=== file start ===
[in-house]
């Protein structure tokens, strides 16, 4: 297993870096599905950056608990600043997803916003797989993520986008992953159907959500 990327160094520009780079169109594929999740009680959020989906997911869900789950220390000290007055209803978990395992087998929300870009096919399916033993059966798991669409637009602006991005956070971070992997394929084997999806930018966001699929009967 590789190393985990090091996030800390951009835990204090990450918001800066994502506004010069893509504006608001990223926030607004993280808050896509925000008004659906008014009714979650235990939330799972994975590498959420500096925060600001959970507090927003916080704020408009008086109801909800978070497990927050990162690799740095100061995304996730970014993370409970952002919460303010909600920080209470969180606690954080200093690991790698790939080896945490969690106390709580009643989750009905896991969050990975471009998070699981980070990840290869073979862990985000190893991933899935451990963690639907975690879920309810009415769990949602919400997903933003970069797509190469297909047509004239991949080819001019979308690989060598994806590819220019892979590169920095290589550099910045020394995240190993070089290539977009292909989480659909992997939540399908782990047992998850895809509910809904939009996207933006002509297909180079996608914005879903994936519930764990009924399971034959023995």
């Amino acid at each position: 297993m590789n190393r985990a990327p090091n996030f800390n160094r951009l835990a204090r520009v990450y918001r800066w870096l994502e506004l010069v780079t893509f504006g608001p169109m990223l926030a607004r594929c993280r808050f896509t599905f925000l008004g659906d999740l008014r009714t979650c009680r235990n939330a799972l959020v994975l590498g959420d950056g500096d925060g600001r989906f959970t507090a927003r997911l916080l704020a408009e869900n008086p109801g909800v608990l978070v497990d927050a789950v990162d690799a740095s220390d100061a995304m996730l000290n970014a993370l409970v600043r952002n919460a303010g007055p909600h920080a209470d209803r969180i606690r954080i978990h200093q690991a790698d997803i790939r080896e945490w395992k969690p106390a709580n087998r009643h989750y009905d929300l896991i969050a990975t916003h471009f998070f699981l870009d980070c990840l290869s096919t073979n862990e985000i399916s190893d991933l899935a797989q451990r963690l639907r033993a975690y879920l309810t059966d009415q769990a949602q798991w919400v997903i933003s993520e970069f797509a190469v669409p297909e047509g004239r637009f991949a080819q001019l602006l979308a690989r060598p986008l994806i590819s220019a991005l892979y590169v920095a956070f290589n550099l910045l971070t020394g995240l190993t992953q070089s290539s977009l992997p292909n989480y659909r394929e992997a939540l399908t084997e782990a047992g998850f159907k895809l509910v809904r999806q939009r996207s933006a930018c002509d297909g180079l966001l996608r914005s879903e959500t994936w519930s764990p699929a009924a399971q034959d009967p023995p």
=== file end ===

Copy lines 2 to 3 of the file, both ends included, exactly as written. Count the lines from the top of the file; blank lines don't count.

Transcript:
């Protein structure tokens, strides 16, 4: 297993870096599905950056608990600043997803916003797989993520986008992953159907959500 990327160094520009780079169109594929999740009680959020989906997911869900789950220390000290007055209803978990395992087998929300870009096919399916033993059966798991669409637009602006991005956070971070992997394929084997999806930018966001699929009967 590789190393985990090091996030800390951009835990204090990450918001800066994502506004010069893509504006608001990223926030607004993280808050896509925000008004659906008014009714979650235990939330799972994975590498959420500096925060600001959970507090927003916080704020408009008086109801909800978070497990927050990162690799740095100061995304996730970014993370409970952002919460303010909600920080209470969180606690954080200093690991790698790939080896945490969690106390709580009643989750009905896991969050990975471009998070699981980070990840290869073979862990985000190893991933899935451990963690639907975690879920309810009415769990949602919400997903933003970069797509190469297909047509004239991949080819001019979308690989060598994806590819220019892979590169920095290589550099910045020394995240190993070089290539977009292909989480659909992997939540399908782990047992998850895809509910809904939009996207933006002509297909180079996608914005879903994936519930764990009924399971034959023995």
């Amino acid at each position: 297993m590789n190393r985990a990327p090091n996030f800390n160094r951009l835990a204090r520009v990450y918001r800066w870096l994502e506004l010069v780079t893509f504006g608001p169109m990223l926030a607004r594929c993280r808050f896509t599905f925000l008004g659906d999740l008014r009714t979650c009680r235990n939330a799972l959020v994975l590498g959420d950056g500096d925060g600001r989906f959970t507090a927003r997911l916080l704020a408009e869900n008086p109801g909800v608990l978070v497990d927050a789950v990162d690799a740095s220390d100061a995304m996730l000290n970014a993370l409970v600043r952002n919460a303010g007055p909600h920080a209470d209803r969180i606690r954080i978990h200093q690991a790698d997803i790939r080896e945490w395992k969690p106390a709580n087998r009643h989750y009905d929300l896991i969050a990975t916003h471009f998070f699981l870009d980070c990840l290869s096919t073979n862990e985000i399916s190893d991933l899935a797989q451990r963690l639907r033993a975690y879920l309810t059966d009415q769990a949602q798991w919400v997903i933003s993520e970069f797509a190469v669409p297909e047509g004239r637009f991949a080819q001019l602006l979308a690989r060598p986008l994806i590819s220019a991005l892979y590169v920095a956070f290589n550099l910045l971070t020394g995240l190993t992953q070089s290539s977009l992997p292909n989480y659909r394929e992997a939540l399908t084997e782990a047992g998850f159907k895809l509910v809904r999806q939009r996207s933006a930018c002509d297909g180079l966001l996608r914005s879903e959500t994936w519930s764990p699929a009924a399971q034959d009967p023995p």